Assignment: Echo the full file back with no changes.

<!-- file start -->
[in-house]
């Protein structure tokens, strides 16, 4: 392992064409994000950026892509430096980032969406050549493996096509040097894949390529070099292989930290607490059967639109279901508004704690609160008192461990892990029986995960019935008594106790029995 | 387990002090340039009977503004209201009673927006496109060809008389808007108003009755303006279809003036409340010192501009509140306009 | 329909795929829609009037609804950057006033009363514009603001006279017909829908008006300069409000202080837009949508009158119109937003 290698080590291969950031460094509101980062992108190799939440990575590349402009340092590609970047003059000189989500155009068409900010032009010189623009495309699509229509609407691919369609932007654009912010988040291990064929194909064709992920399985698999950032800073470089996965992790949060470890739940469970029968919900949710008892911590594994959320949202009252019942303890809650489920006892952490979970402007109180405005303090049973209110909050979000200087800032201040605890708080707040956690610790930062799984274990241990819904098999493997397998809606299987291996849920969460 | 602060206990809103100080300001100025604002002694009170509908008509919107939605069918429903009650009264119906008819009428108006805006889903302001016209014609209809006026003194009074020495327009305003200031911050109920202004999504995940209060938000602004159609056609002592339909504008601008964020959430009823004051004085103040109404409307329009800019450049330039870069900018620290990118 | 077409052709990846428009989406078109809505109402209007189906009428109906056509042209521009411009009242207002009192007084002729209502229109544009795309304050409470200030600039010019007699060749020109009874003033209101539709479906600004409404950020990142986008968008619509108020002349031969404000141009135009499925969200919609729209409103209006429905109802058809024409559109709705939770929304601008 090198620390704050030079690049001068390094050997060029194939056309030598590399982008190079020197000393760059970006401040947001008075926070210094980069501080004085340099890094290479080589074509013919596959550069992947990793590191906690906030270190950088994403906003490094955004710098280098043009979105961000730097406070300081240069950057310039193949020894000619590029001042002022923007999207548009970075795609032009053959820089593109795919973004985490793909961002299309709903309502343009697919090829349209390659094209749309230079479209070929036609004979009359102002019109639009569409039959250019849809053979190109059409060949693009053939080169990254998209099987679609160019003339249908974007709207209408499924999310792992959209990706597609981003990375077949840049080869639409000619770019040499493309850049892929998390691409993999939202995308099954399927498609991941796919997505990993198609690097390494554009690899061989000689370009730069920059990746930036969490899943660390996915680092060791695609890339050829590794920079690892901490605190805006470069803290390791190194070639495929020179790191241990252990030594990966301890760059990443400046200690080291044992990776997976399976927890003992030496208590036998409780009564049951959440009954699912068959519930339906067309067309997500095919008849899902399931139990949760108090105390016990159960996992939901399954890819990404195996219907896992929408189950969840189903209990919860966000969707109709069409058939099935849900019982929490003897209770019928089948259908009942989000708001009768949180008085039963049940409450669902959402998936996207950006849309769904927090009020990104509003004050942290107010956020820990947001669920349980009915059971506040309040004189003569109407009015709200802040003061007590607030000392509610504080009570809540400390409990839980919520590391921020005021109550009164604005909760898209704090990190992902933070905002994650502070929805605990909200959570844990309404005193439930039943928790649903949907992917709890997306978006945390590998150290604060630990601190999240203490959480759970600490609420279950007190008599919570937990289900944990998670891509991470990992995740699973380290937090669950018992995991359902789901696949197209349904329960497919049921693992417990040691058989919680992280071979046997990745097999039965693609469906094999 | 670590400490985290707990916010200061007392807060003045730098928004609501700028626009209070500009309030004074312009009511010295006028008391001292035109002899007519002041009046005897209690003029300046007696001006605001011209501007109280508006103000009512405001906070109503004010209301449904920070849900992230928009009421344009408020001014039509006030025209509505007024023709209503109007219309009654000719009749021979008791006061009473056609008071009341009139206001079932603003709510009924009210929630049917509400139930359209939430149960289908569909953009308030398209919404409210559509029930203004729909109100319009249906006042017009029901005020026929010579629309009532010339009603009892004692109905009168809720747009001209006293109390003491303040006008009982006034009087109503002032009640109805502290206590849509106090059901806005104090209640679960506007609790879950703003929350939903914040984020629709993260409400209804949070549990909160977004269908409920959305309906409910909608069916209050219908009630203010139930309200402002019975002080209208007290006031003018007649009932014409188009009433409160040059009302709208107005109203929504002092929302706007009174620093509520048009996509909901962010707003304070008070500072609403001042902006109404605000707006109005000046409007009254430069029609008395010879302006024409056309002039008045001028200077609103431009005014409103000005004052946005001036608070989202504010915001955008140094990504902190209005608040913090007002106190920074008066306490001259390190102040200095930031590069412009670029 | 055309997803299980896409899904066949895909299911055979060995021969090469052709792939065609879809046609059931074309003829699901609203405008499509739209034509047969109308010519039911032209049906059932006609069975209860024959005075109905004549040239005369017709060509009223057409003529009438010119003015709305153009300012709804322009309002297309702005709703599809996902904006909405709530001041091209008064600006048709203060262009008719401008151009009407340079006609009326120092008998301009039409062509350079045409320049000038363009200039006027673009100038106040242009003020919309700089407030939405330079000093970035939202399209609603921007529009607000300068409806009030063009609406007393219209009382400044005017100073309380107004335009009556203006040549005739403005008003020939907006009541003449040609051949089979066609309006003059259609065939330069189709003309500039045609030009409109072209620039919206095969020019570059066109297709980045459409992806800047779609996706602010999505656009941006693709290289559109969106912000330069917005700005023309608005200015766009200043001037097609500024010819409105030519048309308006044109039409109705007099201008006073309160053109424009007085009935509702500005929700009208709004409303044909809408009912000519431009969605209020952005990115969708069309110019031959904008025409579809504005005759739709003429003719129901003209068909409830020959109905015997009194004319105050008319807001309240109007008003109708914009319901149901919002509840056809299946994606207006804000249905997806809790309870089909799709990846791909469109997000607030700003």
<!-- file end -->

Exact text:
[in-house]
């Protein structure tokens, strides 16, 4: 392992064409994000950026892509430096980032969406050549493996096509040097894949390529070099292989930290607490059967639109279901508004704690609160008192461990892990029986995960019935008594106790029995 | 387990002090340039009977503004209201009673927006496109060809008389808007108003009755303006279809003036409340010192501009509140306009 | 329909795929829609009037609804950057006033009363514009603001006279017909829908008006300069409000202080837009949508009158119109937003 290698080590291969950031460094509101980062992108190799939440990575590349402009340092590609970047003059000189989500155009068409900010032009010189623009495309699509229509609407691919369609932007654009912010988040291990064929194909064709992920399985698999950032800073470089996965992790949060470890739940469970029968919900949710008892911590594994959320949202009252019942303890809650489920006892952490979970402007109180405005303090049973209110909050979000200087800032201040605890708080707040956690610790930062799984274990241990819904098999493997397998809606299987291996849920969460 | 602060206990809103100080300001100025604002002694009170509908008509919107939605069918429903009650009264119906008819009428108006805006889903302001016209014609209809006026003194009074020495327009305003200031911050109920202004999504995940209060938000602004159609056609002592339909504008601008964020959430009823004051004085103040109404409307329009800019450049330039870069900018620290990118 | 077409052709990846428009989406078109809505109402209007189906009428109906056509042209521009411009009242207002009192007084002729209502229109544009795309304050409470200030600039010019007699060749020109009874003033209101539709479906600004409404950020990142986008968008619509108020002349031969404000141009135009499925969200919609729209409103209006429905109802058809024409559109709705939770929304601008 090198620390704050030079690049001068390094050997060029194939056309030598590399982008190079020197000393760059970006401040947001008075926070210094980069501080004085340099890094290479080589074509013919596959550069992947990793590191906690906030270190950088994403906003490094955004710098280098043009979105961000730097406070300081240069950057310039193949020894000619590029001042002022923007999207548009970075795609032009053959820089593109795919973004985490793909961002299309709903309502343009697919090829349209390659094209749309230079479209070929036609004979009359102002019109639009569409039959250019849809053979190109059409060949693009053939080169990254998209099987679609160019003339249908974007709207209408499924999310792992959209990706597609981003990375077949840049080869639409000619770019040499493309850049892929998390691409993999939202995308099954399927498609991941796919997505990993198609690097390494554009690899061989000689370009730069920059990746930036969490899943660390996915680092060791695609890339050829590794920079690892901490605190805006470069803290390791190194070639495929020179790191241990252990030594990966301890760059990443400046200690080291044992990776997976399976927890003992030496208590036998409780009564049951959440009954699912068959519930339906067309067309997500095919008849899902399931139990949760108090105390016990159960996992939901399954890819990404195996219907896992929408189950969840189903209990919860966000969707109709069409058939099935849900019982929490003897209770019928089948259908009942989000708001009768949180008085039963049940409450669902959402998936996207950006849309769904927090009020990104509003004050942290107010956020820990947001669920349980009915059971506040309040004189003569109407009015709200802040003061007590607030000392509610504080009570809540400390409990839980919520590391921020005021109550009164604005909760898209704090990190992902933070905002994650502070929805605990909200959570844990309404005193439930039943928790649903949907992917709890997306978006945390590998150290604060630990601190999240203490959480759970600490609420279950007190008599919570937990289900944990998670891509991470990992995740699973380290937090669950018992995991359902789901696949197209349904329960497919049921693992417990040691058989919680992280071979046997990745097999039965693609469906094999 | 670590400490985290707990916010200061007392807060003045730098928004609501700028626009209070500009309030004074312009009511010295006028008391001292035109002899007519002041009046005897209690003029300046007696001006605001011209501007109280508006103000009512405001906070109503004010209301449904920070849900992230928009009421344009408020001014039509006030025209509505007024023709209503109007219309009654000719009749021979008791006061009473056609008071009341009139206001079932603003709510009924009210929630049917509400139930359209939430149960289908569909953009308030398209919404409210559509029930203004729909109100319009249906006042017009029901005020026929010579629309009532010339009603009892004692109905009168809720747009001209006293109390003491303040006008009982006034009087109503002032009640109805502290206590849509106090059901806005104090209640679960506007609790879950703003929350939903914040984020629709993260409400209804949070549990909160977004269908409920959305309906409910909608069916209050219908009630203010139930309200402002019975002080209208007290006031003018007649009932014409188009009433409160040059009302709208107005109203929504002092929302706007009174620093509520048009996509909901962010707003304070008070500072609403001042902006109404605000707006109005000046409007009254430069029609008395010879302006024409056309002039008045001028200077609103431009005014409103000005004052946005001036608070989202504010915001955008140094990504902190209005608040913090007002106190920074008066306490001259390190102040200095930031590069412009670029 | 055309997803299980896409899904066949895909299911055979060995021969090469052709792939065609879809046609059931074309003829699901609203405008499509739209034509047969109308010519039911032209049906059932006609069975209860024959005075109905004549040239005369017709060509009223057409003529009438010119003015709305153009300012709804322009309002297309702005709703599809996902904006909405709530001041091209008064600006048709203060262009008719401008151009009407340079006609009326120092008998301009039409062509350079045409320049000038363009200039006027673009100038106040242009003020919309700089407030939405330079000093970035939202399209609603921007529009607000300068409806009030063009609406007393219209009382400044005017100073309380107004335009009556203006040549005739403005008003020939907006009541003449040609051949089979066609309006003059259609065939330069189709003309500039045609030009409109072209620039919206095969020019570059066109297709980045459409992806800047779609996706602010999505656009941006693709290289559109969106912000330069917005700005023309608005200015766009200043001037097609500024010819409105030519048309308006044109039409109705007099201008006073309160053109424009007085009935509702500005929700009208709004409303044909809408009912000519431009969605209020952005990115969708069309110019031959904008025409579809504005005759739709003429003719129901003209068909409830020959109905015997009194004319105050008319807001309240109007008003109708914009319901149901919002509840056809299946994606207006804000249905997806809790309870089909799709990846791909469109997000607030700003």